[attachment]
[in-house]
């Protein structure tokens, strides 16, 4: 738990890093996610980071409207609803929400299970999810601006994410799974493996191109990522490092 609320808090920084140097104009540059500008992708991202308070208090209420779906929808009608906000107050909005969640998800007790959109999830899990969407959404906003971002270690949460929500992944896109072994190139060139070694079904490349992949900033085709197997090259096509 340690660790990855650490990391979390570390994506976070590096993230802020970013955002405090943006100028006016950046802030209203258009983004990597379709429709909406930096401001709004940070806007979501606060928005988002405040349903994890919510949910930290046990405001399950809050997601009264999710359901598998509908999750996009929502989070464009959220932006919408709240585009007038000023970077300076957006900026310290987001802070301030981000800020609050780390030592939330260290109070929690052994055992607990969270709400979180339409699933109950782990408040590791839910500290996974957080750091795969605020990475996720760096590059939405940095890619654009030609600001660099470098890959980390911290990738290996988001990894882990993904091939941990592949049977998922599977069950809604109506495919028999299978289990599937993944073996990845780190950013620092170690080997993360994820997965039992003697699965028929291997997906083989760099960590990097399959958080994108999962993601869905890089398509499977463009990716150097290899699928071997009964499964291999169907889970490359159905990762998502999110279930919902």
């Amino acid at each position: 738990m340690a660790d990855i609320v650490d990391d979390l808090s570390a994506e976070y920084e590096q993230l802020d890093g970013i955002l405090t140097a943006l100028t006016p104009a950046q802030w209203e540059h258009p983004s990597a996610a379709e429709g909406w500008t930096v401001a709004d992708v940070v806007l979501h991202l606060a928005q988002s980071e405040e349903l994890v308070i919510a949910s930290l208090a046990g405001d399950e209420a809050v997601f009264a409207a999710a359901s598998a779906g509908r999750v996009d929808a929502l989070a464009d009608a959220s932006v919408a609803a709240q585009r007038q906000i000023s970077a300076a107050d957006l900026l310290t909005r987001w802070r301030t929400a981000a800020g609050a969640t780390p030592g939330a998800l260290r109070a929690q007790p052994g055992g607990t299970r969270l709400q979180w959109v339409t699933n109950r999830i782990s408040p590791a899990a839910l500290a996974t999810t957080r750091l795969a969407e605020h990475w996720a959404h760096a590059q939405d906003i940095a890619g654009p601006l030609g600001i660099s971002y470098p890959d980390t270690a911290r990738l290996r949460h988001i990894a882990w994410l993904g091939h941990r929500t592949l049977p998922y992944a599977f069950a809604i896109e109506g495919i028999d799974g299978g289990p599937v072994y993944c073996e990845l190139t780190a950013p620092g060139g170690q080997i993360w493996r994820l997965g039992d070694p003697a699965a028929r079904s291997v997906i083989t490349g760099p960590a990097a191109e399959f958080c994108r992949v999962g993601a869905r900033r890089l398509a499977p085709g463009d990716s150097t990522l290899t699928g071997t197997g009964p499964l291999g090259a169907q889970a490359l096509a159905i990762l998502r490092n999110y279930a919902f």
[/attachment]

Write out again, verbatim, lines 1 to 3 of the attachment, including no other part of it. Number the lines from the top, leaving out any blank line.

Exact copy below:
[in-house]
């Protein structure tokens, strides 16, 4: 738990890093996610980071409207609803929400299970999810601006994410799974493996191109990522490092 609320808090920084140097104009540059500008992708991202308070208090209420779906929808009608906000107050909005969640998800007790959109999830899990969407959404906003971002270690949460929500992944896109072994190139060139070694079904490349992949900033085709197997090259096509 340690660790990855650490990391979390570390994506976070590096993230802020970013955002405090943006100028006016950046802030209203258009983004990597379709429709909406930096401001709004940070806007979501606060928005988002405040349903994890919510949910930290046990405001399950809050997601009264999710359901598998509908999750996009929502989070464009959220932006919408709240585009007038000023970077300076957006900026310290987001802070301030981000800020609050780390030592939330260290109070929690052994055992607990969270709400979180339409699933109950782990408040590791839910500290996974957080750091795969605020990475996720760096590059939405940095890619654009030609600001660099470098890959980390911290990738290996988001990894882990993904091939941990592949049977998922599977069950809604109506495919028999299978289990599937993944073996990845780190950013620092170690080997993360994820997965039992003697699965028929291997997906083989760099960590990097399959958080994108999962993601869905890089398509499977463009990716150097290899699928071997009964499964291999169907889970490359159905990762998502999110279930919902």
């Amino acid at each position: 738990m340690a660790d990855i609320v650490d990391d979390l808090s570390a994506e976070y920084e590096q993230l802020d890093g970013i955002l405090t140097a943006l100028t006016p104009a950046q802030w209203e540059h258009p983004s990597a996610a379709e429709g909406w500008t930096v401001a709004d992708v940070v806007l979501h991202l606060a928005q988002s980071e405040e349903l994890v308070i919510a949910s930290l208090a046990g405001d399950e209420a809050v997601f009264a409207a999710a359901s598998a779906g509908r999750v996009d929808a929502l989070a464009d009608a959220s932006v919408a609803a709240q585009r007038q906000i000023s970077a300076a107050d957006l900026l310290t909005r987001w802070r301030t929400a981000a800020g609050a969640t780390p030592g939330a998800l260290r109070a929690q007790p052994g055992g607990t299970r969270l709400q979180w959109v339409t699933n109950r999830i782990s408040p590791a899990a839910l500290a996974t999810t957080r750091l795969a969407e605020h990475w996720a959404h760096a590059q939405d906003i940095a890619g654009p601006l030609g600001i660099s971002y470098p890959d980390t270690a911290r990738l290996r949460h988001i990894a882990w994410l993904g091939h941990r929500t592949l049977p998922y992944a599977f069950a809604i896109e109506g495919i028999d799974g299978g289990p599937v072994y993944c073996e990845l190139t780190a950013p620092g060139g170690q080997i993360w493996r994820l997965g039992d070694p003697a699965a028929r079904s291997v997906i083989t490349g760099p960590a990097a191109e399959f958080c994108r992949v999962g993601a869905r900033r890089l398509a499977p085709g463009d990716s150097t990522l290899t699928g071997t197997g009964p499964l291999g090259a169907q889970a490359l096509a159905i990762l998502r490092n999110y279930a919902f």